I’ve been keeping my eye on newspaper, television, and Internet stories about Halloween this past week. They swelled with dire forewarning. Television reports warned parents to inspect candy for any clue of tampering and to throw away treats that are “otherwise suspicious.” The Sacramento Bee recommended that parents look for discoloration and tears or pinholes in candy wrappers. The CDC cautioned parents about the choking hazards and dangers of sugar lurking in that Halloween sack. One television station combined the two concerns and advised parents to feed their goblins a hearty, healthy meal beforehand so they wouldn’t be tempted to snack on collected treats before inspection back home. The San Leandro, CA, police chief who found danger in trick or treating wrote, “As bad as it sounds, this is just a fact of life now. Go on the Internet and check your local state website for sex offenders…explain to them as simply as you can that some adults are bad….” A fundamentalist website wrote of finding the remains of sacrificed animals and yowled, “All parents ought to be concerned. Halloween is desensitizing our children by its glorification of violence, death, mutilation, and gore.”
Now for the record, I’m in favor of responsible, attentive parenting. But I’m going out on a limb here and guessing that in your household this morning you found no proof of Halloween poisoning, you suffered no personal assault from the stalkers among your neighbors, and you detected no evidence of sudden-onset obesity or daemonic transformations among your children. Chances are you are proud you took prudent steps to make sure your kids could see clearly out of their costumes last night and that they crossed the street carefully. It was Halloween after all, a playful holiday, and not The Night of the Living Dead.
We’re not surprised when scare tactics on television “news” entice us to keep watching through the next commercial. It’s a bit more troubling and complicated when medical, law enforcement, or religious entities (as above) summon fear to promote a cause or interest. But it’s even more interesting to gauge how important fear has become in selling ideas in this culture—a technique that has far reaching effects in how we live our lives.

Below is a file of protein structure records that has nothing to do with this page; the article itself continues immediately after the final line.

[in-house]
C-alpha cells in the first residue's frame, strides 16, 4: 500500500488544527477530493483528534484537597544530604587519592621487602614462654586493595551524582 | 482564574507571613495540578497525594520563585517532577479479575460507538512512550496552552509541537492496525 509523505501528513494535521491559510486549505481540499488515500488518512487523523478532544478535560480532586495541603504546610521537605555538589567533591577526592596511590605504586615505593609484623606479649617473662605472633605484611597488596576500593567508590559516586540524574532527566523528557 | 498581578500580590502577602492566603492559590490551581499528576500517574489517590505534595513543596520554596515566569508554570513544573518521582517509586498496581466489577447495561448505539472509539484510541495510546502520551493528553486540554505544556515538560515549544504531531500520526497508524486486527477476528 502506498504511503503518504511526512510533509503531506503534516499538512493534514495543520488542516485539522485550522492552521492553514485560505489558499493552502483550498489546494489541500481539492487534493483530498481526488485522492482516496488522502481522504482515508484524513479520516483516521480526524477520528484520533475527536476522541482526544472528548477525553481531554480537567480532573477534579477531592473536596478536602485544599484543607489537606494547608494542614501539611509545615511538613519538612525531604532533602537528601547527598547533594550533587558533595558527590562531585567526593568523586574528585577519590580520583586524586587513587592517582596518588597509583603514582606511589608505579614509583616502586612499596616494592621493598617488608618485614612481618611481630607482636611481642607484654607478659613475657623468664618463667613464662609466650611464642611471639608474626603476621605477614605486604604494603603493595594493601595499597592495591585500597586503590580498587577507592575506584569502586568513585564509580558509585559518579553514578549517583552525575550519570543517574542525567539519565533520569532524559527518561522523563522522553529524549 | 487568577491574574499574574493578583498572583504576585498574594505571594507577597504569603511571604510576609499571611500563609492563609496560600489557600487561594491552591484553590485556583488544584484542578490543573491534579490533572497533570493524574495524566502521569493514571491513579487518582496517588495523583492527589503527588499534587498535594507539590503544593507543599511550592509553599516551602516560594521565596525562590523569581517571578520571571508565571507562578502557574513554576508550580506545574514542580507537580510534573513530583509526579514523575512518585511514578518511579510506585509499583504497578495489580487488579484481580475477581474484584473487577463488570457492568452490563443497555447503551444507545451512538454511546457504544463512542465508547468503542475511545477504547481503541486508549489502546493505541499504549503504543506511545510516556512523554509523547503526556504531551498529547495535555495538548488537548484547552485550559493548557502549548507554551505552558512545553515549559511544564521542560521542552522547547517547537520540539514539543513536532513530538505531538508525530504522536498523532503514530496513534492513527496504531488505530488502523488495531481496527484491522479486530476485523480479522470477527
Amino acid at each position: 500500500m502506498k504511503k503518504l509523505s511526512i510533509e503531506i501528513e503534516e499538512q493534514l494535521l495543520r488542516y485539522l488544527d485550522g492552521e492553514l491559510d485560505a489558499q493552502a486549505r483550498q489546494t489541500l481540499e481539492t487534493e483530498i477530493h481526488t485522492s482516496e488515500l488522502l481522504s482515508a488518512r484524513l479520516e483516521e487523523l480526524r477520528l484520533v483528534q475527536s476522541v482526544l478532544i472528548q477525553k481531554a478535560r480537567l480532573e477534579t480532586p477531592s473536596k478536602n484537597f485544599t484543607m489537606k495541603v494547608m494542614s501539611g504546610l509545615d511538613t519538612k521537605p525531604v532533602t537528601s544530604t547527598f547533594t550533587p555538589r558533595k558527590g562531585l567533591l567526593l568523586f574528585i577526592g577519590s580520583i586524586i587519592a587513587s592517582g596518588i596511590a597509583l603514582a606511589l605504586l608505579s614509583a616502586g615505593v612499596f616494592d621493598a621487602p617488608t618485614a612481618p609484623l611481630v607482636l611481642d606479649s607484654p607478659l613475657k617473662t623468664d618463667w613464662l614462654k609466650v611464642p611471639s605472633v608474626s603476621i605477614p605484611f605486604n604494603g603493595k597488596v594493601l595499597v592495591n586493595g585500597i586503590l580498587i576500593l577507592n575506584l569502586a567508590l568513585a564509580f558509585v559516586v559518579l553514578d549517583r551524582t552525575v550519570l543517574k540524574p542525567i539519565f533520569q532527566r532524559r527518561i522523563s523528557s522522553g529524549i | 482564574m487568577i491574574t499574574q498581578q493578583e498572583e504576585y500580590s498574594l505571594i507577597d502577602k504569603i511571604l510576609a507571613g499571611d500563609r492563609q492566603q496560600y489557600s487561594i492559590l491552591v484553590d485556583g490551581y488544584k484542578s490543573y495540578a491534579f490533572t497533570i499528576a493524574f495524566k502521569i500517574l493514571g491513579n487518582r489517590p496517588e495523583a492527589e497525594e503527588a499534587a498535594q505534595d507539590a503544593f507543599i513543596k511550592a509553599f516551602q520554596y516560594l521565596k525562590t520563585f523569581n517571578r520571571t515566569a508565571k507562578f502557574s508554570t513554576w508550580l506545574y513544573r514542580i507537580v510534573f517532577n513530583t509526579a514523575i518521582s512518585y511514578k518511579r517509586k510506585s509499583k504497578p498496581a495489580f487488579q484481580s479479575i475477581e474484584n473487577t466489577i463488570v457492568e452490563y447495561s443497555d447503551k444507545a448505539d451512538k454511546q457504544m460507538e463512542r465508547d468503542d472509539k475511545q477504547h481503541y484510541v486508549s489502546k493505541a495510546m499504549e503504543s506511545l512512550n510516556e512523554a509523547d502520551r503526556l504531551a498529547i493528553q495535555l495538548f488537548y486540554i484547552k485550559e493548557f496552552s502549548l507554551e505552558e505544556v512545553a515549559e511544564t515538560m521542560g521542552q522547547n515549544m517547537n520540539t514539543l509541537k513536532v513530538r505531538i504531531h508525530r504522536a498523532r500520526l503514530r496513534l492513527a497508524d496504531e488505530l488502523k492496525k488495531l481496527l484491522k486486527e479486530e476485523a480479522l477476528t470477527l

Halloween decoration printed on crepe paper from about 1913-1918
Courtesy of The Strong, Rochester, New York
Hara Estroff Marano detailed creeping American timidity and over-protectiveness—a “fear culture”—in her engaging and searching study A Nation of Wimps: The High Cost of Invasive Parenting. Among the effects she found a timorousness, declining self-reliance, and growing lack of resilience among upcoming generations. Fearmongers flirt with fear, but their impulse is hardly playful. And when the neighborhood organizes an indoor Halloween party out of fear, they deprive kids of the chance to find their social courage. (Enjoy reading her thoughts about Halloween in this American Journal of Play interview with Lenore Skenazy. You might also enjoy Samira Kawash’s American Journal of Play article Gangsters, Pranksters, and the Invention of Trick-or-Treating, 1930-1960.)
Those of us old enough to have experienced a free-range Halloween, the foray into the neighborhood, the empty threat of tricks, and the reward of treats unearned, will find it particularly ironic that this night (of all nights) should be the occasion of a fear campaign. The spooky and mock- bloodcurdling costumes for kids are meant to play with fear so as to subdue it and banish it. A pirate’s not afraid of the dark! Watch out, a witch casts powerful spells! Kids approach the scary door, gotten up in cobwebs and spooky jack-o-lanterns, their courage buoyed by their peer group or the adults chuckling at the walkway, and yell, “Trick or treat!” It’s a little victory. For their own part on this night, adults attend parties that carry a mildly transgressive vibe that pokes fun at caution.
Objectively, Halloween is safe. Along with her colleagues, Elizabeth Letourneau, a Medical University of South Carolina researcher interested in sex offenses, looked into 67,000 crime records between 1997 and 2005 and noted that, even though media campaigns position Halloween as dangerous, this is actually one of the least risky days of the year. As our sense of community declines alongside our growing fear of each other, we can look happily to Halloween as a great convivial event, an antidote. On the day after this second most commercially important American holiday behind Christmas, we find that Halloween turns out to have been, thanks to the kids in costumes, the year’s best occasion to meet our neighbors.